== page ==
Raising up Methodist preachers

The United Methodists Church expends a great deal of energy and time on its process of raising up pastors. One important, perhaps central, role of the elder is preacher. In the old Methodist movement, they had a set of questions to help them identify those called to preach.

1. Do they know God as a pardoning God? Have they the love of God abiding in them? Do they desire and seek nothing but God? And are they holy in all manner of conversation?

2. Have they the gifts (as well as grace) for the work? Have they (in some tolerable degree) a clear, sound understanding? Have they a right judgment in the things of God? Have they a just conception of salvation by faith? And has God given them any degree of utterance? Do they speak justly, readily, clearly?

3. Have they fruit? Are any truly convinced of sin, and converted to God, by their preaching?

It is this third criteria that is a challenge to The United Methodist Church today. We are treated every year to the reports that a great number of our churches do not receive even one new member by profession of faith each year. Even if we accept that every profession of faith is an actual case of conversion in the sense that Wesley meant it, we can say that a great number of our preachers bear little fruit of the kind Wesley made a key mark of preacher being called to the work.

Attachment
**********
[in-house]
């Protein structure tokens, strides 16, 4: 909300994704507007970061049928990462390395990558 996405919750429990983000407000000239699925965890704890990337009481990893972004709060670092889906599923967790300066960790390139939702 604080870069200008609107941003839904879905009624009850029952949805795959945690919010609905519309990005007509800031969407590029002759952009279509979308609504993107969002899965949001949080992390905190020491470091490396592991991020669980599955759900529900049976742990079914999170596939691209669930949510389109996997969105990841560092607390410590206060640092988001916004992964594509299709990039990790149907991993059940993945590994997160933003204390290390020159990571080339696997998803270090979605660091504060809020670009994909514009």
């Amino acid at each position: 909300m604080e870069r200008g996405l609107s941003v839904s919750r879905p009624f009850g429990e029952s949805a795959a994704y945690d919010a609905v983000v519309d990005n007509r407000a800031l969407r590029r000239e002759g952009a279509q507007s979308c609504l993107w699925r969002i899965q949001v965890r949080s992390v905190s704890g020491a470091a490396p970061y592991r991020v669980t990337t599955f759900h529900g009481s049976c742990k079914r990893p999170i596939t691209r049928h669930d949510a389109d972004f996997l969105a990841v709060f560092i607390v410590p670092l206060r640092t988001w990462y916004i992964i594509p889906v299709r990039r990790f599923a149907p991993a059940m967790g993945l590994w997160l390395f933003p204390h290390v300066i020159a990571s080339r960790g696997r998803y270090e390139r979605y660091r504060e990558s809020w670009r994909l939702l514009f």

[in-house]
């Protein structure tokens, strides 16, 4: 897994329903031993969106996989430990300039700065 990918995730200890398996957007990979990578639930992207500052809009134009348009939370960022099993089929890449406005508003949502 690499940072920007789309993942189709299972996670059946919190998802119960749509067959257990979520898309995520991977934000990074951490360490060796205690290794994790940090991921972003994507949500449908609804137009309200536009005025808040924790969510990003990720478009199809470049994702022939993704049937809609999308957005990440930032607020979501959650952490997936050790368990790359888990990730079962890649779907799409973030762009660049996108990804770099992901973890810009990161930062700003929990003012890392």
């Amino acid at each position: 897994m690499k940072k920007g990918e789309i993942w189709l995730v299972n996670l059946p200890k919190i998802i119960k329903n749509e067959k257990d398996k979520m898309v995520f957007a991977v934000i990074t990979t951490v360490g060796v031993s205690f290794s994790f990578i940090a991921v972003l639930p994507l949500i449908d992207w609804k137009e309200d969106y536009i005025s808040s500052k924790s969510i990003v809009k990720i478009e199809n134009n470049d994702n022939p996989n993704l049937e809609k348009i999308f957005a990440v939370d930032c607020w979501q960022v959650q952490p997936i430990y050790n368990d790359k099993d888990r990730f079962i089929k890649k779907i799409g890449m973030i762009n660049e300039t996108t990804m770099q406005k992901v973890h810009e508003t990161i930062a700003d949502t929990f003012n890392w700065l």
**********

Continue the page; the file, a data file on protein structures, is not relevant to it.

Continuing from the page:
One thing we should keep in mind, of course, is that Wesley’s list was actually devised in argument against the Church of England critics of his movement. They criticized the Methodists for allowing men to preach who had not been authorized by the church for that vocation. Wesley countered — and this is where his third criteria came into play — that a true preacher was not one who held official sanction by the church but was one who the Holy Spirit used to bring sinners to Christ.

But these three questions were far from the only criteria for Methodist preachers. They were, in fact, just the beginning.

A man (yes they were men) who felt called to preach among the Methodists, if accepted, would be put on a four-year trial period. The preacher was given a copy of the minutes of the conference of Methodists — the equivalent of their doctrine and discipline. If after reading the minutes a preacher consented to comply, he would be assigned his task. After a four year trial, the preacher might be admitted to full connexion. But the conference minutes also make clear that a preacher might be dismissed from the trial or denied admission to the connexion. Upon being admitted, he would be given a copy of the conference minutes with this inscription:

As long as you freely consent to, and earnestly endeavour to walk by, these Rules, we shall rejoice to acknowledge you as a fellow-labourer.

In musing about the weakness of Methodism in some circuits, the minutes of the Methodist conferences observe that too often the assistants in charge of the preachers were too lax in enforcing Methodist discipline.

When I attended an ordination service at annual conference for the first time, I was not aware of the historic significance of the bishop handing the newly ordained elders a copy of the Book of Discipline. I do wonder, however, whether we might be better served if we recalled the heavy charge put on those early Methodist preachers.

How many of us “freely consent to, and earnestly endeavour to walk by” our rules? Would we better stronger and would the work of God be served better if more of us did?